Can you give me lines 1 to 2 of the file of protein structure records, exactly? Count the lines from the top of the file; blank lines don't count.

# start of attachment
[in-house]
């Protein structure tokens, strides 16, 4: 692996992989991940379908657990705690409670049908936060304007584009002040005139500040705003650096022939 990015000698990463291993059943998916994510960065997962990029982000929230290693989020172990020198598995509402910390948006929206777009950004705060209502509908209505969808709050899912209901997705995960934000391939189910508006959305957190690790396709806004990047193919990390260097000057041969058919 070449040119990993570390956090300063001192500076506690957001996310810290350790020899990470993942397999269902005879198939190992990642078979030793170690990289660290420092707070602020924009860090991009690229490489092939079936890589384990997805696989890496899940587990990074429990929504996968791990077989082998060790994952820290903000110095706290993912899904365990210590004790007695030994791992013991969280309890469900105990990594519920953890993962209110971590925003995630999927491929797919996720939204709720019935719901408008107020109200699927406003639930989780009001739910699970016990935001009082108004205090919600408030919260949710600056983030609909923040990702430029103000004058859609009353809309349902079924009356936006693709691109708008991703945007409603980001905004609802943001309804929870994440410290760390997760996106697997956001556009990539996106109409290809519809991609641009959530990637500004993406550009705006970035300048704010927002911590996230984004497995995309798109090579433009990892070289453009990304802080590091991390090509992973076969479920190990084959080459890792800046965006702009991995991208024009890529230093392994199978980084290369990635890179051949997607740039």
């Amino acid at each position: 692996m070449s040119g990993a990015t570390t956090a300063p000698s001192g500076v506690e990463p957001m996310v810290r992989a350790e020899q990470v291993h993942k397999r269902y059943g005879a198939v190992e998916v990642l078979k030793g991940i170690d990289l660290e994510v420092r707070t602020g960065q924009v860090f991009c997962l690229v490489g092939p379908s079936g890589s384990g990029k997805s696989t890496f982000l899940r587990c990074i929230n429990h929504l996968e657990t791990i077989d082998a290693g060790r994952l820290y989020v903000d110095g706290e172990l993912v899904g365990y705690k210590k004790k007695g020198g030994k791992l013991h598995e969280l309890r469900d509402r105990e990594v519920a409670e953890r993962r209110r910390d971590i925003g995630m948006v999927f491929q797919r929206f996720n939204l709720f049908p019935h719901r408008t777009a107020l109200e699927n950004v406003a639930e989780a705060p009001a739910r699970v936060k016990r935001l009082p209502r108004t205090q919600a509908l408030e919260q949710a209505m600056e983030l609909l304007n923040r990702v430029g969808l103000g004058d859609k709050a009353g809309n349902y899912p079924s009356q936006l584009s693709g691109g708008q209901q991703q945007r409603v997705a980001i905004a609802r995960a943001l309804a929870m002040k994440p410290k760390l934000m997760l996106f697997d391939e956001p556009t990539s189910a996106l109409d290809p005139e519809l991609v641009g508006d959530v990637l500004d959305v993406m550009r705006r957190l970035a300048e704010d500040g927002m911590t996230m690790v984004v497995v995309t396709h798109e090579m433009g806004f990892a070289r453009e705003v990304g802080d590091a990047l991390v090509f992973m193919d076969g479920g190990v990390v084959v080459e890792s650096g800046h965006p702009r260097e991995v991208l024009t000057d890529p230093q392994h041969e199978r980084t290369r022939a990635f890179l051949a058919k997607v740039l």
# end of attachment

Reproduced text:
[in-house]
């Protein structure tokens, strides 16, 4: 692996992989991940379908657990705690409670049908936060304007584009002040005139500040705003650096022939 990015000698990463291993059943998916994510960065997962990029982000929230290693989020172990020198598995509402910390948006929206777009950004705060209502509908209505969808709050899912209901997705995960934000391939189910508006959305957190690790396709806004990047193919990390260097000057041969058919 070449040119990993570390956090300063001192500076506690957001996310810290350790020899990470993942397999269902005879198939190992990642078979030793170690990289660290420092707070602020924009860090991009690229490489092939079936890589384990997805696989890496899940587990990074429990929504996968791990077989082998060790994952820290903000110095706290993912899904365990210590004790007695030994791992013991969280309890469900105990990594519920953890993962209110971590925003995630999927491929797919996720939204709720019935719901408008107020109200699927406003639930989780009001739910699970016990935001009082108004205090919600408030919260949710600056983030609909923040990702430029103000004058859609009353809309349902079924009356936006693709691109708008991703945007409603980001905004609802943001309804929870994440410290760390997760996106697997956001556009990539996106109409290809519809991609641009959530990637500004993406550009705006970035300048704010927002911590996230984004497995995309798109090579433009990892070289453009990304802080590091991390090509992973076969479920190990084959080459890792800046965006702009991995991208024009890529230093392994199978980084290369990635890179051949997607740039």